Stormont departments 'set for small cash boost in Chancellor's Budget'
Government departments here are here are likely to receive a small increase in funding from today's Westminster Budget, it has been claimed.
Chancellor Philip Hammond today presents his first Budget to the House of Commons, with measures including a new T-level qualification in technical skills.
Ulster University economist Dr Esmond Birnie said Mr Hammond would do so with a positive message on growth, despite earlier fears over Brexit.
"Last year the UK economy's GDP grew by just over 2% - by international standards a creditable performance - and there was certainly no sign of any immediate negative shock from Brexit," he added.
"Most forecasters are now indicating a figure of about 1.5% for this year.
"Today, the Chancellor will have the benefit of being able to say that the independent Office for Budget Responsibility has revised upwards its forecast for economic growth."
Dr Birnie predicted a "small loosening of the fiscal strings" over the next two years, which would trickle down to Northern Ireland as a result of the Barnett formula for government spending in the regions.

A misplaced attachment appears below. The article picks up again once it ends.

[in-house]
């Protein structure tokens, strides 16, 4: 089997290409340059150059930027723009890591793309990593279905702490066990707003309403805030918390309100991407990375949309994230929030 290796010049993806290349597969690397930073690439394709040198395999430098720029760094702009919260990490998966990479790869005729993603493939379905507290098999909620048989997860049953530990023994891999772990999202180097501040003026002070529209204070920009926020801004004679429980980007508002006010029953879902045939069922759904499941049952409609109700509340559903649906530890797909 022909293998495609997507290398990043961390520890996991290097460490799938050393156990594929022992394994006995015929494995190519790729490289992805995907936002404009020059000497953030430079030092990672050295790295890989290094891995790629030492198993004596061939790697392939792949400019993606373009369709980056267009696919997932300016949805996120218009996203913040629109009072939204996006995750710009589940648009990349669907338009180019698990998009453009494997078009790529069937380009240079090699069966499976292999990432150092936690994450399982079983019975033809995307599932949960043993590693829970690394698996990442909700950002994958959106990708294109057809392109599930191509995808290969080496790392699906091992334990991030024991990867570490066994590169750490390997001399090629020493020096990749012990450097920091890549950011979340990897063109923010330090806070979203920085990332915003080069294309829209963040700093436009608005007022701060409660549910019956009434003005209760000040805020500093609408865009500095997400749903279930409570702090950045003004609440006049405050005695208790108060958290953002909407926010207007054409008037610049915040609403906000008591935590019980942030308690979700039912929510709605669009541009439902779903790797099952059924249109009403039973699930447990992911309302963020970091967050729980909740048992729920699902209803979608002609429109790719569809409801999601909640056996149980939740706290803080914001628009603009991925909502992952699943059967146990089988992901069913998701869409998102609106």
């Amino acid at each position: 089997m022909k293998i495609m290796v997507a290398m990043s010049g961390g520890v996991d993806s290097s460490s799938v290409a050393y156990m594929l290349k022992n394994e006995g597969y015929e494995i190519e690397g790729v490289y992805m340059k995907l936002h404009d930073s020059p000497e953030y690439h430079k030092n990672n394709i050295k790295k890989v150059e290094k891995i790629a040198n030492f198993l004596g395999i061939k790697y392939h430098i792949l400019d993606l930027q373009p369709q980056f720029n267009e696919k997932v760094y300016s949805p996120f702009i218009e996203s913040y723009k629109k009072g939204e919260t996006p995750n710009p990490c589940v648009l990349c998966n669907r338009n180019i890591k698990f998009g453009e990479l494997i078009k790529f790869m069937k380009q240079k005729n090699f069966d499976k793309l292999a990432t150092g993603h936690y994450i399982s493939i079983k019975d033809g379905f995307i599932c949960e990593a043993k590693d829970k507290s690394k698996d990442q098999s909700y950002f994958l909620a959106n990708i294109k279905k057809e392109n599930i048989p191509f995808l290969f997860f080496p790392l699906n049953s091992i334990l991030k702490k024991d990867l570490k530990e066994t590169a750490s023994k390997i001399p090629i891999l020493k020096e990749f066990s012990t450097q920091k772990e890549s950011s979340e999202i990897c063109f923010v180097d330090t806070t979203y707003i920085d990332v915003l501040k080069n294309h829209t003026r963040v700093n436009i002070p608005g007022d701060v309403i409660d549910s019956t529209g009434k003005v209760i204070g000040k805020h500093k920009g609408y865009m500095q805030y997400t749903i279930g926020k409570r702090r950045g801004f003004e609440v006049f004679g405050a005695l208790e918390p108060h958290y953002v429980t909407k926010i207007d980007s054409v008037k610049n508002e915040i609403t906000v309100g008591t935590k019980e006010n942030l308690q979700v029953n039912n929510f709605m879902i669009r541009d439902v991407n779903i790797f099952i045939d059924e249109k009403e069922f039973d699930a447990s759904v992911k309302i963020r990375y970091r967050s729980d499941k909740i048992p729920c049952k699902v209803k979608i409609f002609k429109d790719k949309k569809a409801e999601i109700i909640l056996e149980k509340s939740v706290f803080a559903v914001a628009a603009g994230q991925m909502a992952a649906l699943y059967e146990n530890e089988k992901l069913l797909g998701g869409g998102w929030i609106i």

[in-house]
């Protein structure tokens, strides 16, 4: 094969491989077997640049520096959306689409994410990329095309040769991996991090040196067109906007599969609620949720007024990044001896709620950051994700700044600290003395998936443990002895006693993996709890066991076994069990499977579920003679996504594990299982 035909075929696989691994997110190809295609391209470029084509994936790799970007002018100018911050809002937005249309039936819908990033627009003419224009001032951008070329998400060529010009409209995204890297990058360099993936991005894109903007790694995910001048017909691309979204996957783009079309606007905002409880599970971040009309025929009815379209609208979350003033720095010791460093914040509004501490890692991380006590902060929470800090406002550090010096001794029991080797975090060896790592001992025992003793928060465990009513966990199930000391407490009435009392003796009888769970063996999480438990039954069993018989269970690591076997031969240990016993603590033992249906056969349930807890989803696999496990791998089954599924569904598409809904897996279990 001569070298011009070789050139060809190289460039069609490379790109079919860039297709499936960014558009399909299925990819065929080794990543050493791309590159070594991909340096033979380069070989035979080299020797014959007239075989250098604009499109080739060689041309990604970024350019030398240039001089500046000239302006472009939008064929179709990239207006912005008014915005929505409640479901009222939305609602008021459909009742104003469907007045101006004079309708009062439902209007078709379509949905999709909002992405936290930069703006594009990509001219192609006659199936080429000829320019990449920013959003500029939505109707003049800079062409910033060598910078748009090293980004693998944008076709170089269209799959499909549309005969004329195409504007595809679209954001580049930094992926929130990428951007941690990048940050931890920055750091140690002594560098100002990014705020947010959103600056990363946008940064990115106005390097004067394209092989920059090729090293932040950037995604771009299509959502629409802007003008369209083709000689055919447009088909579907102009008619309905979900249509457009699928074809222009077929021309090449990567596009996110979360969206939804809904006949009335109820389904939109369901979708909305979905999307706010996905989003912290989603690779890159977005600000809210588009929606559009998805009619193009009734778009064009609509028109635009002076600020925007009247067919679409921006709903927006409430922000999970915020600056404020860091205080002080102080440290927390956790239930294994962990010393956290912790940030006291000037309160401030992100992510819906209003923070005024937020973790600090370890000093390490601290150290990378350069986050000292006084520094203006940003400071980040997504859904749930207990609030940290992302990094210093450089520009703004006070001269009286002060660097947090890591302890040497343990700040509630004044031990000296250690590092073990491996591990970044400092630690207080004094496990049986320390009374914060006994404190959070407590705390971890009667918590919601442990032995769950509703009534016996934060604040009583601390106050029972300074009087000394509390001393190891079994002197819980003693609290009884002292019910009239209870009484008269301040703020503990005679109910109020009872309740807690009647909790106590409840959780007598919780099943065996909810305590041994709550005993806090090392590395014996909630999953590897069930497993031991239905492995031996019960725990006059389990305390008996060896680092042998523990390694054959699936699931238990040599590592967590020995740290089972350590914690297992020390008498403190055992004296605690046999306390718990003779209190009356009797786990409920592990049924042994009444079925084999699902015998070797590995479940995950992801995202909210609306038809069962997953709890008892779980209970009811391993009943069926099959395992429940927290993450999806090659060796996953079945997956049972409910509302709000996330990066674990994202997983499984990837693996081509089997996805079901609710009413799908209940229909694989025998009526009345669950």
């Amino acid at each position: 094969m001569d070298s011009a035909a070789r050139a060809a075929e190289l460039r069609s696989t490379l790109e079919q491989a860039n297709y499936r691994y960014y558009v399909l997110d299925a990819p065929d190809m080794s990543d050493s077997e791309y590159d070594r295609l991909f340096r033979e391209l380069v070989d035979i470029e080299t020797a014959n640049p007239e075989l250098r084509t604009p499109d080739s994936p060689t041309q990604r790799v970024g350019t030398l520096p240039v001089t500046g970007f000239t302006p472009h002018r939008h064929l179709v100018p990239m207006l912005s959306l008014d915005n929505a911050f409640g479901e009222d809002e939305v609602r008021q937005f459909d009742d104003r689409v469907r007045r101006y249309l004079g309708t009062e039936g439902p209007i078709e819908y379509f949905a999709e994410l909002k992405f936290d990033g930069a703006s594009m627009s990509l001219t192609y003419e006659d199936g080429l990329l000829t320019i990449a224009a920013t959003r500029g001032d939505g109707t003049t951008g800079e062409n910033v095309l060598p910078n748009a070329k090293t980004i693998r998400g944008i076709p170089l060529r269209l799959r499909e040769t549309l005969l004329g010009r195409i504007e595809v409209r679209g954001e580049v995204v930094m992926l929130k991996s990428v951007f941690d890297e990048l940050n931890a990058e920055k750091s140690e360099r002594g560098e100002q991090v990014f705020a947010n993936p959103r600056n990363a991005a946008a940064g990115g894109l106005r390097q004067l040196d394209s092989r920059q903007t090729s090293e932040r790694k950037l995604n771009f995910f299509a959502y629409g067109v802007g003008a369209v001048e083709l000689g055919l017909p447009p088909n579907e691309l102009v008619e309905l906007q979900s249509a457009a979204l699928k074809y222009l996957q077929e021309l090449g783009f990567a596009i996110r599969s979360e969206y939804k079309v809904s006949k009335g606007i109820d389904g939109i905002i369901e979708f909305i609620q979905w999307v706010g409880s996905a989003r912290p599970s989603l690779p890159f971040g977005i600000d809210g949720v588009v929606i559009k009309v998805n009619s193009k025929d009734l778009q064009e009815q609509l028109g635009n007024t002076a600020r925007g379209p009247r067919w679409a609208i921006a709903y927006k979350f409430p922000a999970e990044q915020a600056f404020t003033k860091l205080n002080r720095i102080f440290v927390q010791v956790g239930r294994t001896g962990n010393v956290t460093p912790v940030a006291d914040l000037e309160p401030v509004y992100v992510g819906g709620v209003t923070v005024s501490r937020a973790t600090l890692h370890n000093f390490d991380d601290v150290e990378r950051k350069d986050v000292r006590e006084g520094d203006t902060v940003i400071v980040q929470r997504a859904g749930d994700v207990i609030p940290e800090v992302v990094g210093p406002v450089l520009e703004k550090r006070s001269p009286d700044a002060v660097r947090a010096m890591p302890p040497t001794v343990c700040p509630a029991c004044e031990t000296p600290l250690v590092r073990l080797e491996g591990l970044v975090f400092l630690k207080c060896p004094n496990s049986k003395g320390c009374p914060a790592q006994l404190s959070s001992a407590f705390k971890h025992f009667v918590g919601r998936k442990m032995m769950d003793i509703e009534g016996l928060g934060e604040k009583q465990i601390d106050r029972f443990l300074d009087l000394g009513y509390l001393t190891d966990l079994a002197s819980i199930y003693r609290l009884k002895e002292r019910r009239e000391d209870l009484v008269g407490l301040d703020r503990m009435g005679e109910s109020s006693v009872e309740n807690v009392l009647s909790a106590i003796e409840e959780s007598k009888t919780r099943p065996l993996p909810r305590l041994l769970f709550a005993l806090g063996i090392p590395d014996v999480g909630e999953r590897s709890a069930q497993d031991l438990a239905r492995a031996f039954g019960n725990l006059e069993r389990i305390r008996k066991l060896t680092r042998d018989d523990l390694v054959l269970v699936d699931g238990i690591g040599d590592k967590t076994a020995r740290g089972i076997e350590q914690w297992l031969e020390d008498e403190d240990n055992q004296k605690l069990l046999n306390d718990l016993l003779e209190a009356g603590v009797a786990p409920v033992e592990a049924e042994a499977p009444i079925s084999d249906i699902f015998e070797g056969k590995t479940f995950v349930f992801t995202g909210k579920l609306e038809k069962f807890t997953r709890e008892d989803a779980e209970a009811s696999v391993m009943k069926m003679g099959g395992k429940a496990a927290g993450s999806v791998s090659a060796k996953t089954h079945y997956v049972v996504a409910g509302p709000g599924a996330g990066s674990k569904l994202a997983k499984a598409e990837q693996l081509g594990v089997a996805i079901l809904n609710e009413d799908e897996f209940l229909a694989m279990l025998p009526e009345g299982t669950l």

"From a Northern Ireland view, that will probably imply a slight (it could be well under 1% of annual spend) increase in the funding for departments - a small and positive Barnett consequential," he said.
Corporation tax will be covered in the Budget, and Dr Birnie said the Chancellor could make reference to Northern Ireland's plan for a 12.5% level.
But he added the fiasco of the misspending of public money under the Renewable Heat Incentive (RHI), and the lack of an agreed Budget for the region, could mean preconditions of fiscal sustainability would not be met.
"Chancellor Hammond may choose to point out how Northern Ireland needs to get its house in order before it can have corporation tax power," Dr Birnie explained.
"However, he will probably be too diplomatic to read the riot act to the Northern Ireland politicians.
"At the same time, the planned progress to a UK rate of 17% in 2020 could be accelerated. The RHI fiasco demonstrated how a well-intentioned policy could have adverse public spending consequences, and RHI was probably a much less complex policy than corporation tax."
He also said that despite higher-than-expected GDP growth in the UK, the economy in Northern Ireland was suffering from "deep, structural flaws" even though the vote to leave the EU had not led to an immediate recession.
"Comparative living standards and comparative productivity have been declining since around 2007; the gap compared to the UK average has widened rather than being closed," Mr Birnie added.
Last year, the Chancellor announced plans to discard the convention of two Budget announcements a year. Instead, from next year, the main Budget will be delivered in the autumn.